Does an analog recording that has an infinite number of steps (no steps) seem like insanely smooth for your ears?
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But wait…isn’t the background noise in a quiet room 30dB?
Not necessarily. At countryside, especially in the night people can often have a completely quiet room. Or in your basement, or in your car in an isolated area, etc.

And it depends on the noise. It's one thing to have thermal noise that is purely chaotic, and another thing to have noise coming from human artifacts. You might have 30db mostly low freq. noise or with some spikes here and there, and yet being able to distinguish a higher pitch sound at 1db, because masking doesn't work at very different frequencies.
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So you can’t actually hear the difference between the dynamic range of a 16-bit recording and a 20-bit recording unless you turn the volume up high enough above the 30dB background noise that it would cause permanent hearing loss. And actually listening to the dynamic range of a 24-bit recording (144dB) would cause permanent hearing loss.
Try an isolating-type of headphones.
Most of the arguments on that page, just collapsed.
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So why on Earth would they even create a digital music recording format that can't even be listened to?!?!?!?!?
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If you want to hear the LSB on a recording
You don't want to hear the LSB on a recording, that would be mostly digital quantization noise, you want the last LS bits more as a medium, as a smoothing factor, rather than as information themselves, to use along with a high sample rate in order to approach the smoothness of an analog waveform which is considered ideal.
That said, 23bits DR seems feasible.
Quote:
Based on a 2.5V output on a DAC (higher than average), below are the voltages power supply noise must be below in order to hear the LSB:

16-bit LSB noise floor voltage = 76uV
18-bit LSB noise floor voltage = 19uV
20-bit LSB noise floor voltage = 4.75uV
24-bit LSB noise floor voltage = 0.3uV

For a reference, a common LM317 regulator, the quality used in most commercial electronics, has about 150uV peak-to-peak noise, and the world’s lowest noise power supplies (we’re talking NASA, not audiophile) have about 5uV of peak-to-peak noise.
Even a 5-euros chip like LT3042 has 0.8μV RMS (2.2μV pp) output noise at its whole operating range in current and voltage which is a huge difference from the 42-years old regulator that was mentioned as a ..."reference"! And it's ridiculously easy to design a proper low noise reg for such low power devices. That is simply a non-issue.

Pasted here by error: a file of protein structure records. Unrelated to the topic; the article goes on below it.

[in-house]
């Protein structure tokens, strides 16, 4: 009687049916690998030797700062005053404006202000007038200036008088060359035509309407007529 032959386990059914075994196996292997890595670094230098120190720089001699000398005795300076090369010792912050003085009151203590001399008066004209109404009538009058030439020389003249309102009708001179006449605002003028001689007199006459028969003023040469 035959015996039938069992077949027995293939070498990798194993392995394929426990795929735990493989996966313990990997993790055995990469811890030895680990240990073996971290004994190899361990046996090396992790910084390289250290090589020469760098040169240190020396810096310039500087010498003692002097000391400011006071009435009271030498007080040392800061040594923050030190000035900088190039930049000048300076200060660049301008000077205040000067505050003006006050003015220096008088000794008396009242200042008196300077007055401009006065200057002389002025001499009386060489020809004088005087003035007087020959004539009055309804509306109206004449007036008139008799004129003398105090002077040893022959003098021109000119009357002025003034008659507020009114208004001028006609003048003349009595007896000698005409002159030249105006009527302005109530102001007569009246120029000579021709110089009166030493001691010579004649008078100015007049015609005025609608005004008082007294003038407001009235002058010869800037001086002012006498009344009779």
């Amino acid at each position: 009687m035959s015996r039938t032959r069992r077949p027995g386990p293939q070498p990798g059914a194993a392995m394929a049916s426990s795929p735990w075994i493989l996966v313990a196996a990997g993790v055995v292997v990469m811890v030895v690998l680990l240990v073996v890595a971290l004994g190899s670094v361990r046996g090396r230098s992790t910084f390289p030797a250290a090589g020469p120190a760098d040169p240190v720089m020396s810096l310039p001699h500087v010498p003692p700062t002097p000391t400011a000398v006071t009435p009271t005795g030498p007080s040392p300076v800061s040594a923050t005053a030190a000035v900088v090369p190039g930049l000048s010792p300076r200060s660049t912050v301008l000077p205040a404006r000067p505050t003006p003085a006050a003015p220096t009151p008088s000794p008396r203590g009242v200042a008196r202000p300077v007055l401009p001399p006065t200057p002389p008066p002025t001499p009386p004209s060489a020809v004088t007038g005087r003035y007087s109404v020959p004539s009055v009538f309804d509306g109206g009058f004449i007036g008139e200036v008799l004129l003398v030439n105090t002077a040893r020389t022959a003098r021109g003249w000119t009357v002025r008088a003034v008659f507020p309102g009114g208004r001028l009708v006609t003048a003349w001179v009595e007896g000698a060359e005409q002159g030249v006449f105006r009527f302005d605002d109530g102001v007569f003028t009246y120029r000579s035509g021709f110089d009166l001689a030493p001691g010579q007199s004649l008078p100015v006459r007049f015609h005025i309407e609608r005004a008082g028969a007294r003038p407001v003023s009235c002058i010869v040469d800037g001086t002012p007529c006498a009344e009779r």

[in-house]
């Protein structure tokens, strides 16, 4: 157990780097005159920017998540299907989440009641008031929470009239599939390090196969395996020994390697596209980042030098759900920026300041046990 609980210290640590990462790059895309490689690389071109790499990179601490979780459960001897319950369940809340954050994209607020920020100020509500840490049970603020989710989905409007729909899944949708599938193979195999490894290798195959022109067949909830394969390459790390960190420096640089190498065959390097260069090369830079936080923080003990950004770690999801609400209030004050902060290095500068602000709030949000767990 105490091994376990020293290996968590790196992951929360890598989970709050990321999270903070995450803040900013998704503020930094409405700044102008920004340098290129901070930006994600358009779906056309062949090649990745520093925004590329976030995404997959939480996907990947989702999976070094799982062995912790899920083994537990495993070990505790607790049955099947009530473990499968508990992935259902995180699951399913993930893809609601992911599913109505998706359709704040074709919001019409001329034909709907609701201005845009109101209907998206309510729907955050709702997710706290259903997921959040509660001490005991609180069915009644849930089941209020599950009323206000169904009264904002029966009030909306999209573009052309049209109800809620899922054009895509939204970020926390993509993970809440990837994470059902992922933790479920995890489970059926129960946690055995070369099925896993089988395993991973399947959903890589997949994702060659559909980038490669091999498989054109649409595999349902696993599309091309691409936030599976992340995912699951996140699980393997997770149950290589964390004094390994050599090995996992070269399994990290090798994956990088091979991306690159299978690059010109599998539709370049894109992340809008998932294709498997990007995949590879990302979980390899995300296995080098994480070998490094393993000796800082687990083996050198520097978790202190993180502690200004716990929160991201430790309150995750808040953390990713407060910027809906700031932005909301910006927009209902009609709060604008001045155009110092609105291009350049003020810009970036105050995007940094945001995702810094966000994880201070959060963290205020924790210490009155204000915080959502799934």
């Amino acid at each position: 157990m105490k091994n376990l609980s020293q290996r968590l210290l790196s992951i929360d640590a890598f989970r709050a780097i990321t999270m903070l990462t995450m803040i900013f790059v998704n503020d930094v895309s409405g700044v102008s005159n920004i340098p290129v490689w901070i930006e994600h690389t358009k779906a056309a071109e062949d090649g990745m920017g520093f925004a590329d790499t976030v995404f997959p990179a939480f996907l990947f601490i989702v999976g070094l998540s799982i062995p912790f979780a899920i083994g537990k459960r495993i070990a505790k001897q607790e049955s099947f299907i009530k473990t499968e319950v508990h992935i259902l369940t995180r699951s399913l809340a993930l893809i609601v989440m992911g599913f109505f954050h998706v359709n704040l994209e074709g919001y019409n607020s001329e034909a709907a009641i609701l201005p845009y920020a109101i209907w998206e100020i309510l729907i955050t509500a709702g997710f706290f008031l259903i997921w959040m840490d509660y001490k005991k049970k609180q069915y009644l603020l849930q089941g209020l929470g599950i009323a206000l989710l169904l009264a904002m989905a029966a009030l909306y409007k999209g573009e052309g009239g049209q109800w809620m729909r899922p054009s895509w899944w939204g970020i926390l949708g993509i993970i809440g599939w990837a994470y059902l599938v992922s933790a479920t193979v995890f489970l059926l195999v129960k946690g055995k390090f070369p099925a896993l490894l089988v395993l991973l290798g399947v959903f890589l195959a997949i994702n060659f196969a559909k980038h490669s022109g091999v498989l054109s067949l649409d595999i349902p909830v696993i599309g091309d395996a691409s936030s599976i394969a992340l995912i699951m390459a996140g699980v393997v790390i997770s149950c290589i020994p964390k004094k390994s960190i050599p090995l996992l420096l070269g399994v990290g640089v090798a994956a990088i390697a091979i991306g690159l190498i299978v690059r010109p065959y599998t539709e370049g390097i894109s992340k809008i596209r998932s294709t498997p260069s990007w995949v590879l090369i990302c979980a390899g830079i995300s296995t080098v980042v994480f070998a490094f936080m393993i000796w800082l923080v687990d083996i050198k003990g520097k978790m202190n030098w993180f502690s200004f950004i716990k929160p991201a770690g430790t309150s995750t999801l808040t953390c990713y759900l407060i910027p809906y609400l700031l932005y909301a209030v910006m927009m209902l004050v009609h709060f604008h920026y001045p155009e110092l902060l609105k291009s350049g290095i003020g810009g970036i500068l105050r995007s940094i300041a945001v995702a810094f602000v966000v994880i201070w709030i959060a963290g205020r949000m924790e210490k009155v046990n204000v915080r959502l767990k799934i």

Last edited by MrMagic; 13th February 2018 at 11:57 PM.
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Old 14th February 2018, 08:50 AM   #68
mchambin is offline mchambin  France
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The maximum signal to noise ratio in the real world is around 124dB, which works out to roughly 21-bits worth of data.

The great audio myth: why you don’t need that 32-bit DAC
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Old 14th February 2018, 11:36 AM   #69
MrMagic is offline MrMagic  Greece
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Quote:
Originally Posted by mchambin View Post
The maximum signal to noise ratio in the real world is around 124dB, which works out to roughly 21-bits worth of data.

The great audio myth: why you don’t need that 32-bit DAC
My previous post was just to show you how pompous, oversimplifying absolutist claims have usually no ground -let alone the hypocrisy. I won't bother with them anymore.

I suggest you stop blindly believing and parroting their traffic-attracting slogans, and copy-pasting their links, and instead do your homework to acquire the required knowledge first, then try to defend each argument, yourself. That's the purpose of a forum/chat community anyway. Unless you are paid to spam, or you are a web bot...
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Old 14th February 2018, 12:26 PM   #70
mchambin is offline mchambin  France
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I suggest you stop yourself. I have enough of these personal attacks that prove how shallow are your technical arguments.
Game over !